Originally written March 2, 2021
I have many reasons for getting out to capture shots but for me, this one was a new and personal one. I am a very big dog lover and have had three dogs for around 6 years now. Unfortunately my one Australian Shepherd was very ill for the last few weeks and had to be put down. It was a horrible experience but I wanted to take him for one last road trip once I picked up his urn.
I decided to visit Amherst Island since it was a favourite of mine and a place I’ve always managed to find peace and tranquillity. That combined with my photography, it was a great way to balance my heart again.
With the pandemic, riding the ferry is a bit different that it has been in the past. In the winter time, you always knew who the dedicated photographers were. No matter how cold, windy and snowy it was, they were always around the ferry railings shooting off the sides or scanning with binoculars. Passengers are no longer allowed to get out of their vehicles to protect the crew so there are many great photo opps that are missed by all. On this day on our journey across a spectacular Bald Eagle flew off the ice and over the ferry. It was one of those moments where you held your breath for a moment. I hoped that with this early view, the rest of my trip would be productive.
When I visit the island, I tend to avoid crowds or go on off days or days with off weather when I can. I, like many photographers and birders I know, are extremely respectful and take great care to avoid trespassing or damaging the island in any way. The love I personally have for the island has much respect and care as part of it.
One of my favourite creatures to capture are foxes. There is something about them that just catch my eye and give me such pleasure to just watch them, let alone be able to catch them thru my lens. I had heard there were several appearing on the island and had hoped that today I would catch a few shots.
For first 45 min or so I mainly drove around and watched the Rough-Legged Hawks and Northern Harriers hunt in the fields. Most shots were too far away to be of any quality but watching them sometimes is as much of a zen experience as well. I couldn’t believe how many deer were around, there were so many of them. I recall the last visit I had been wondering why I hadn’t seen any. I would normally see several on each visit. With this visit I saw least 80 without any exaggeration.
I was honestly starting to wonder if I was going to actually catch any shots when suddenly everything changed. I had only just turned a corner when I suddenly caught site of a Short-Eared Owl literally beside my truck. As I slowly stopped my vehicle (moving slowly when driving or walking is the best way not to scare off birds when birding from a vehicle. If a stop is necessary, do it slowly and gently and although you may still startle them into flight, you have more of a change of them staying put than if you suddenly slam the breaks on) a second Short-Eared Owl (SEO) appeared overhead.
For fear of them leaving the area I took a few shots from my window of my truck and then slowly eased myself out as they flew behind the truck. I simply stood on the road off to the side and watched them as they swooped around me and landing on the fence posts within metres of me. Sometimes they were so close I couldn’t catch them in my frame. They seemed to be watching me and very curious.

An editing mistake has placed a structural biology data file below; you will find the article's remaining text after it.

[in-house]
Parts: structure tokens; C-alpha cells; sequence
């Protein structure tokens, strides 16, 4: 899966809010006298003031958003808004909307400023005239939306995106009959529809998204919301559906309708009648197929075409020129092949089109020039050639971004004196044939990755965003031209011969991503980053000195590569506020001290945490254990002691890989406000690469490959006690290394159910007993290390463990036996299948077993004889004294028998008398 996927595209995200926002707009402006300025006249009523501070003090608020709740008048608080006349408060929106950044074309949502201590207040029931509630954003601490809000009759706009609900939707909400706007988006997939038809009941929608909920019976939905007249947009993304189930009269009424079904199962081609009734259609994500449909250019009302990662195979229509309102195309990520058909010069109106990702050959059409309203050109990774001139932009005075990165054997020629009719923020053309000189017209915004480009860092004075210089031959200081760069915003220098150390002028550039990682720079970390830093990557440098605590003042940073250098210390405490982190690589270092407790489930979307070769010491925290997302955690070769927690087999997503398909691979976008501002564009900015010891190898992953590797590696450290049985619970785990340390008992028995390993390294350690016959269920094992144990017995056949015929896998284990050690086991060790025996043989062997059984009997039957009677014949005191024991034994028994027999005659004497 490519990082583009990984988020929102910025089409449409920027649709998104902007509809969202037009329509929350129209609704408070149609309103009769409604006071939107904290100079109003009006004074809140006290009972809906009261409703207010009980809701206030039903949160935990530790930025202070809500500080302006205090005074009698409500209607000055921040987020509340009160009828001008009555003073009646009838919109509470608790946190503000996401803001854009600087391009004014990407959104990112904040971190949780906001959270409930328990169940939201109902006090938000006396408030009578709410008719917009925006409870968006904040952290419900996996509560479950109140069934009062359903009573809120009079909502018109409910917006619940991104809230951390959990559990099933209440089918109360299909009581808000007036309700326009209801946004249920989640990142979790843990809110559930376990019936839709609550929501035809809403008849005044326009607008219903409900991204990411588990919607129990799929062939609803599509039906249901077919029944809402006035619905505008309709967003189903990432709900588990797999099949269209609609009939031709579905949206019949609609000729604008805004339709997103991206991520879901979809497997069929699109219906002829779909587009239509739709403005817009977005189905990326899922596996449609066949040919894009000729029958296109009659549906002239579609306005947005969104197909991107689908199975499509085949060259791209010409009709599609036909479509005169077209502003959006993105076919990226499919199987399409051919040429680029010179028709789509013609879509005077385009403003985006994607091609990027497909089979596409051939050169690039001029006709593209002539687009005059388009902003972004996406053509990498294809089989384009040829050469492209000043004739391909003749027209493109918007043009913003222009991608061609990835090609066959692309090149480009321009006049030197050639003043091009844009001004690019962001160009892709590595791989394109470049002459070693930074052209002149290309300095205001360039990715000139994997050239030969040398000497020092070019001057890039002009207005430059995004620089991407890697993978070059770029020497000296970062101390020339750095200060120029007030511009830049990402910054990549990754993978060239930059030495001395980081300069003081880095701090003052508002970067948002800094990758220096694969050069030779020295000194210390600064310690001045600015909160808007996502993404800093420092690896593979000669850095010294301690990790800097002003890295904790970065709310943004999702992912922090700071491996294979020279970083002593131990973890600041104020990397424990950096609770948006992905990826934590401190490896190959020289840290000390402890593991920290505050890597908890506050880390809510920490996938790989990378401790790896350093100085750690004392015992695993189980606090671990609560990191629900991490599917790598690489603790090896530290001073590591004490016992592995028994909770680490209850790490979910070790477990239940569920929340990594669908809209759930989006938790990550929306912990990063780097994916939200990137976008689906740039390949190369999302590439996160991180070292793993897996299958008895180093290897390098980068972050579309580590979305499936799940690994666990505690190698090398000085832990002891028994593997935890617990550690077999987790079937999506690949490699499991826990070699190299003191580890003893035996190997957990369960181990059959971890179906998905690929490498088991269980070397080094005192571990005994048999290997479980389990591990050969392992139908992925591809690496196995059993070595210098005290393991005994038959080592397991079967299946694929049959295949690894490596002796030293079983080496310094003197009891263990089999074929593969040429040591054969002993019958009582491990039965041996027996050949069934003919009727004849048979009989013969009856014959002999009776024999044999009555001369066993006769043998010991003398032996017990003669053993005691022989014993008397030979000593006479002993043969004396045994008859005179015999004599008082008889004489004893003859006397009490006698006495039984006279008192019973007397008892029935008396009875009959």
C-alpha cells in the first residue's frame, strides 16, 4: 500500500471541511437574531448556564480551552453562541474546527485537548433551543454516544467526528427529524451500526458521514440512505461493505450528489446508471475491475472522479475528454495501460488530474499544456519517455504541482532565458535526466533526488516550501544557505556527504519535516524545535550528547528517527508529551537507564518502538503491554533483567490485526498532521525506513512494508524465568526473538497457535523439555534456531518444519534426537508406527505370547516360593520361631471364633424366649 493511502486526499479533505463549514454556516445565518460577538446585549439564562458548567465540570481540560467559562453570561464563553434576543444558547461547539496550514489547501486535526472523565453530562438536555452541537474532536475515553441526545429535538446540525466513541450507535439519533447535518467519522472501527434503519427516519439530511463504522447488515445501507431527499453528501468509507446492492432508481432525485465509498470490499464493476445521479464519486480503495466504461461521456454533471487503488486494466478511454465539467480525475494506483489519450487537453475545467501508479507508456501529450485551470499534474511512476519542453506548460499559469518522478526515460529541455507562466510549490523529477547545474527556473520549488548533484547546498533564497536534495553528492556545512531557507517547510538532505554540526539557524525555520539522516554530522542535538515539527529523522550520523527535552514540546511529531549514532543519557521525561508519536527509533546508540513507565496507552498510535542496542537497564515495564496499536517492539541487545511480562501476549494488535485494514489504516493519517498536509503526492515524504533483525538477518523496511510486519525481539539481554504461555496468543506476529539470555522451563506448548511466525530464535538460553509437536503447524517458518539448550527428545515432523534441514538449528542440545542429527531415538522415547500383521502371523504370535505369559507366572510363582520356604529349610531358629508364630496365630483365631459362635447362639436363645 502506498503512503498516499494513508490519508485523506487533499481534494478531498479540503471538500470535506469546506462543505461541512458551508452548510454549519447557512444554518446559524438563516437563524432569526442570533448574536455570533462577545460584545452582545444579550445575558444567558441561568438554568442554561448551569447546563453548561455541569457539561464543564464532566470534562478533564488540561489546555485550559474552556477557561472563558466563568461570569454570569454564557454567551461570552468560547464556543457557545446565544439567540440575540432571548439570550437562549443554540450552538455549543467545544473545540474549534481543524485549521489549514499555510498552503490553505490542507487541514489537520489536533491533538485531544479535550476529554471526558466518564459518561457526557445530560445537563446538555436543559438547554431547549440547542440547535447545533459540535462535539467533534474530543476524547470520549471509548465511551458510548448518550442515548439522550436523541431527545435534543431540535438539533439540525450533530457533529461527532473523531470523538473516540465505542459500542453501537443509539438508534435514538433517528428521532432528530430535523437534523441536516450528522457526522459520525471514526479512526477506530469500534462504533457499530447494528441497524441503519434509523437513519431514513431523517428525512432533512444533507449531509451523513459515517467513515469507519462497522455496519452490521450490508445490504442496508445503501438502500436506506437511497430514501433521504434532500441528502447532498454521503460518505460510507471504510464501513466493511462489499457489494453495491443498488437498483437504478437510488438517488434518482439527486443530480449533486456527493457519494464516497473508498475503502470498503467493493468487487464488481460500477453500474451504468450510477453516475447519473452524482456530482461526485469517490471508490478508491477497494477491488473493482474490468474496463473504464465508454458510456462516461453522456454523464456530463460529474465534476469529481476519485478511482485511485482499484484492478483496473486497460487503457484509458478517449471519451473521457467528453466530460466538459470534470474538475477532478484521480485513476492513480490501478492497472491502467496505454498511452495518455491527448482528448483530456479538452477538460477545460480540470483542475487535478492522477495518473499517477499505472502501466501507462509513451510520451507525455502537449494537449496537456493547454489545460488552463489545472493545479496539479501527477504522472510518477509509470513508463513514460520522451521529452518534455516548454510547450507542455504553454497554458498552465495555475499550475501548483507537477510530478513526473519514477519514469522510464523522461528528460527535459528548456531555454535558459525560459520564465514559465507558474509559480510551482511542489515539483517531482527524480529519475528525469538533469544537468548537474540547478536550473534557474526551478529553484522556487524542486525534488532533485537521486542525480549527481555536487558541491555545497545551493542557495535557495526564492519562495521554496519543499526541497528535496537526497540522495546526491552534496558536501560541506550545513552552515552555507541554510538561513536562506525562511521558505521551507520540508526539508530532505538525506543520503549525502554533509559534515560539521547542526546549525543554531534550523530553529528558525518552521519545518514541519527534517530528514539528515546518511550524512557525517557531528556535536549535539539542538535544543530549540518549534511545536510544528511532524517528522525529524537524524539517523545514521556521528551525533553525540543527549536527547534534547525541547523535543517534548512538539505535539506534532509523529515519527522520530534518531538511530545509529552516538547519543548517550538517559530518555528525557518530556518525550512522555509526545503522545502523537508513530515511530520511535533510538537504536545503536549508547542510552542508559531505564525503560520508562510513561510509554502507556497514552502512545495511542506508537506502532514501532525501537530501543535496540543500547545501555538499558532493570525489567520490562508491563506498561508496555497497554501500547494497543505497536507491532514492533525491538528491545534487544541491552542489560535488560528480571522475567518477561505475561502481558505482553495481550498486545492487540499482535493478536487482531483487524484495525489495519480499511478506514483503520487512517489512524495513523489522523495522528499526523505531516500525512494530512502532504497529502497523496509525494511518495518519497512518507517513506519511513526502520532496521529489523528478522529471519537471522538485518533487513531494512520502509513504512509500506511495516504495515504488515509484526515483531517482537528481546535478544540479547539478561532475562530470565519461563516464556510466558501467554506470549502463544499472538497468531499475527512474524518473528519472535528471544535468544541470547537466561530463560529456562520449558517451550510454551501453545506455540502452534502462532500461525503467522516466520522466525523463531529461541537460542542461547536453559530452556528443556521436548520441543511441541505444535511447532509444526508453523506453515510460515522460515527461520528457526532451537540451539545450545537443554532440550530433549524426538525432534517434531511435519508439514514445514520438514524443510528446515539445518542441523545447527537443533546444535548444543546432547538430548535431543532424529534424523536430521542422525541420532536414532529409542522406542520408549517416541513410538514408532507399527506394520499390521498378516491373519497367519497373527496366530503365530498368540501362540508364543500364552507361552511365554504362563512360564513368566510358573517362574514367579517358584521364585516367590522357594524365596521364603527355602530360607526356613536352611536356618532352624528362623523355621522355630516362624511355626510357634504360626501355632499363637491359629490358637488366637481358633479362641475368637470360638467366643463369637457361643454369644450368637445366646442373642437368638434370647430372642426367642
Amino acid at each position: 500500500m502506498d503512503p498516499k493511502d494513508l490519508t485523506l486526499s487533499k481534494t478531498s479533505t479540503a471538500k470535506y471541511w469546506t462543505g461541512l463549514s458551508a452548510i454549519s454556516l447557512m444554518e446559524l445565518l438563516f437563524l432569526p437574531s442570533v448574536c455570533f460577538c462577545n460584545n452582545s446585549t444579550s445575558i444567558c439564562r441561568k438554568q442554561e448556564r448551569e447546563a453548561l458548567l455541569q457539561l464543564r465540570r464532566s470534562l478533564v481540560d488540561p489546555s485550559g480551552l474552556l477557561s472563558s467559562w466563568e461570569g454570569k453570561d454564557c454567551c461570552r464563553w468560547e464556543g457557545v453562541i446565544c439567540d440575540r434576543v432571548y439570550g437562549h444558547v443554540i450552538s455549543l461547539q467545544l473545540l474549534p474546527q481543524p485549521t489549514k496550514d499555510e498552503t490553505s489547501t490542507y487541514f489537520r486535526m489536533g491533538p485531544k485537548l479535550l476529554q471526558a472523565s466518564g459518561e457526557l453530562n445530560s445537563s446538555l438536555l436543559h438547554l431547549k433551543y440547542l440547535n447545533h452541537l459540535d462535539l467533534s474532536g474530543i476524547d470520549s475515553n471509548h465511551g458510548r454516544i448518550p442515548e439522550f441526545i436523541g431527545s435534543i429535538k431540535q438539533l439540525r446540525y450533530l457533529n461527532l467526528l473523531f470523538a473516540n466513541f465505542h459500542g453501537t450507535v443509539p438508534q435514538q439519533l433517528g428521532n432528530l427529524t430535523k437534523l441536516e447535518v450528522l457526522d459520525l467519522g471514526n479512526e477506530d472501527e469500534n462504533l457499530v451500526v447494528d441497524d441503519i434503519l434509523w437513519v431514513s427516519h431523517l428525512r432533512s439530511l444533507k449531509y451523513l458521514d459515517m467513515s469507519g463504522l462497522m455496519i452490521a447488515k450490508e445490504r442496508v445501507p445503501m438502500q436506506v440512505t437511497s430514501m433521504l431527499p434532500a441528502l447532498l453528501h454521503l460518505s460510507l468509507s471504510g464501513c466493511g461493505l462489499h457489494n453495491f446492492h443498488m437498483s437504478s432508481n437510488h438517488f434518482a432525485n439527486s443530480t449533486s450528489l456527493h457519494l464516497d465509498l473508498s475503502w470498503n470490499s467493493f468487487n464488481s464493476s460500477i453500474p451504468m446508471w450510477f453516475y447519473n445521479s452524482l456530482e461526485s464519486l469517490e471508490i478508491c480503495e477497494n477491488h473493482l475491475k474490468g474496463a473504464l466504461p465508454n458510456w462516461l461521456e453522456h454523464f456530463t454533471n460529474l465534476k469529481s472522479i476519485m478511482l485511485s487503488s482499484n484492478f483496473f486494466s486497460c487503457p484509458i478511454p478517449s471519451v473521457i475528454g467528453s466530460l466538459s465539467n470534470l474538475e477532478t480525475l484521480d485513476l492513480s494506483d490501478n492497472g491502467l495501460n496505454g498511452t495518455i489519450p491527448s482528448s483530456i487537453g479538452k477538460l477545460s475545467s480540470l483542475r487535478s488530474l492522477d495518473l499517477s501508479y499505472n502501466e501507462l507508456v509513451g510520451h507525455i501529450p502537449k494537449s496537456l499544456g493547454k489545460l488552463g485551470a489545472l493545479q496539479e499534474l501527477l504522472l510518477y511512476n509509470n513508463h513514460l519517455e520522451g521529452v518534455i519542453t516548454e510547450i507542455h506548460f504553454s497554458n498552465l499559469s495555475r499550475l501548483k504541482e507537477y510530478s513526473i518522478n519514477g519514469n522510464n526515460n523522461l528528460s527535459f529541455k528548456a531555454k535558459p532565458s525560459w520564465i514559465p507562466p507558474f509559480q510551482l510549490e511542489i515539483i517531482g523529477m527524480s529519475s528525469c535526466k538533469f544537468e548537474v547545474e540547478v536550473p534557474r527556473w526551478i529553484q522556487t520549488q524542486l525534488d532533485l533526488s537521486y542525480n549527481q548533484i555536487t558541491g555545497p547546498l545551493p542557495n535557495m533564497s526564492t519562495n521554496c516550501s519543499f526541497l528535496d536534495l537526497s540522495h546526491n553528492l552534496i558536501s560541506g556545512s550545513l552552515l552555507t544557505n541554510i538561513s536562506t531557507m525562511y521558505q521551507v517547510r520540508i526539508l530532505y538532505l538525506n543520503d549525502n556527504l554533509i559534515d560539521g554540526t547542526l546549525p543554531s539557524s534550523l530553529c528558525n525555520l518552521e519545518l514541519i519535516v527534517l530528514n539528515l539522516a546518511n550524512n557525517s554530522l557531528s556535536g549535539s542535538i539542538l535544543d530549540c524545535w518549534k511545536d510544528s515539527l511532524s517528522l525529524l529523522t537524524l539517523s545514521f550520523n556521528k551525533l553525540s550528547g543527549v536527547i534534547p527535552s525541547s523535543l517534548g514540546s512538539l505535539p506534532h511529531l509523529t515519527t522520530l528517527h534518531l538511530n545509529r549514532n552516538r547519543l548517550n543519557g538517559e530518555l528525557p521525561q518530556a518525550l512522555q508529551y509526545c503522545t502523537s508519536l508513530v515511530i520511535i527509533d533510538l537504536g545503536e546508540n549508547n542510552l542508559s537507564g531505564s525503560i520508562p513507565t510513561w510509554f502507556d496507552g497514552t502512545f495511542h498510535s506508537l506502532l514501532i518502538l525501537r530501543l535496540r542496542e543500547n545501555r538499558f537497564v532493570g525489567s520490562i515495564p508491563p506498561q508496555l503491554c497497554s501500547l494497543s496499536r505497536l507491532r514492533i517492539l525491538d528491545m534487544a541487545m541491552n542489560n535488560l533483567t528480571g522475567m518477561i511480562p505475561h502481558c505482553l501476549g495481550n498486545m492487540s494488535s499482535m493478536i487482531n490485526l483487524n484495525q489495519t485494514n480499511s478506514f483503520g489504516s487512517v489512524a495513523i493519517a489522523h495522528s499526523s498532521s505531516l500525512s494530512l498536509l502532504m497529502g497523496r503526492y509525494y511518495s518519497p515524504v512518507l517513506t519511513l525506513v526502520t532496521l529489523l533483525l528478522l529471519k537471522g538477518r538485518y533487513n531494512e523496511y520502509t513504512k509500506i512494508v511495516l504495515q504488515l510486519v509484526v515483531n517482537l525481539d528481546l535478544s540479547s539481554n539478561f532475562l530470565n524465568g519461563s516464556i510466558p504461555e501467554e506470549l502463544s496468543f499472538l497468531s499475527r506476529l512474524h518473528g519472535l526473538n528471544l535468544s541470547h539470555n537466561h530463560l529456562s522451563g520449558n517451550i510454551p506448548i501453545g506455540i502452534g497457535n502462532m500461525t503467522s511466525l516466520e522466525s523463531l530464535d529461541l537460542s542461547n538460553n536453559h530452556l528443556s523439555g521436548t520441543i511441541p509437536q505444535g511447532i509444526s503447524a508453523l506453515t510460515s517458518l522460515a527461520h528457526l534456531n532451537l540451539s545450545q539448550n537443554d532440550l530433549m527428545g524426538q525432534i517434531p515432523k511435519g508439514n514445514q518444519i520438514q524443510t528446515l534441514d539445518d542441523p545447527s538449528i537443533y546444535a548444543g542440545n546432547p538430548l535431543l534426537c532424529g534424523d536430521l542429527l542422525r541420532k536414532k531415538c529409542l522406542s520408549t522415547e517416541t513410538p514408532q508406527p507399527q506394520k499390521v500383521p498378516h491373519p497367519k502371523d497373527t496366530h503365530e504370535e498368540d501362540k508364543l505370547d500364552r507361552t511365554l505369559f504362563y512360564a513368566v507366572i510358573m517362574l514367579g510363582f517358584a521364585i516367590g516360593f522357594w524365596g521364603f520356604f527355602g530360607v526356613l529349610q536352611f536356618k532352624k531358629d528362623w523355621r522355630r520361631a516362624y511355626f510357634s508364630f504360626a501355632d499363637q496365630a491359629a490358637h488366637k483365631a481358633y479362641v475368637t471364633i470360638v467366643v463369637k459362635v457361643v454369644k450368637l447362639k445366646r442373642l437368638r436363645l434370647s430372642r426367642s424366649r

The only fear they showed was when a male Northern Harrier swooped in and bombed them. He came so close to me my photos cut him off as he flew by me. After a few moments the SEOs returned nearby and continued to pose for me and allow me to capture them. The time seemed to stand still and there was no-one around but myself and them.
I did get a bit cold finally and had to carry on but I was thrill to capture that moment. As I moved onward I came upon what seemed to be a young deer munching the dry hay in a corner of the road. I slowly stopped and managed to get several shots of her. She just looked at me a few times and carried on eating without running away like most would that were so close. Some may think it odd but I thanked her and carried on slowly without scaring her at all.
I did see several snowy owls and other wonderful birds but they were all much too far away or on wires and poles. I really dislike taking photos of birds on a wire or pole this days. I did my fair share of them early on as I learned photography and now I wait for nicer shots unless they are an unusual species or rare moments. Admittedly I was a bit disappointed moments later as I rounded the south/east corner of the island and caught the tail end of a Rough-Legged Hawk and a Snowy Owl fighting. I waiting for a time hoping it would start up again but it was like they were self conscious of the fight and didn’t want to be seen doing it. I just laughed and moved on.
Making my way back in the direction of the ferry I ran into a friend shooting the SEO’s flying around the field and decided to go back to where I had been catching the pair earlier. It was on my way there I did manage to catch a fast photo of a young fox crossing the road. For some reason it was absolutely terrified so instead of trying to get a better photo, I cautiously moved on and let it be.
Unfortunately by the time I reached the other side of the island, Mother Nature had another idea for me and decided it was to be extremely dark and not a species to be found.
It was a very good day and I felt a lot better after I drove onto the ferry to head home. I had my time with my dog Thunder and a bit of soul searching. On the Ferry home I spied two Snowy Owls on the ice. I know there will be other times when things are safer for everyone and we can all get back to the way we were.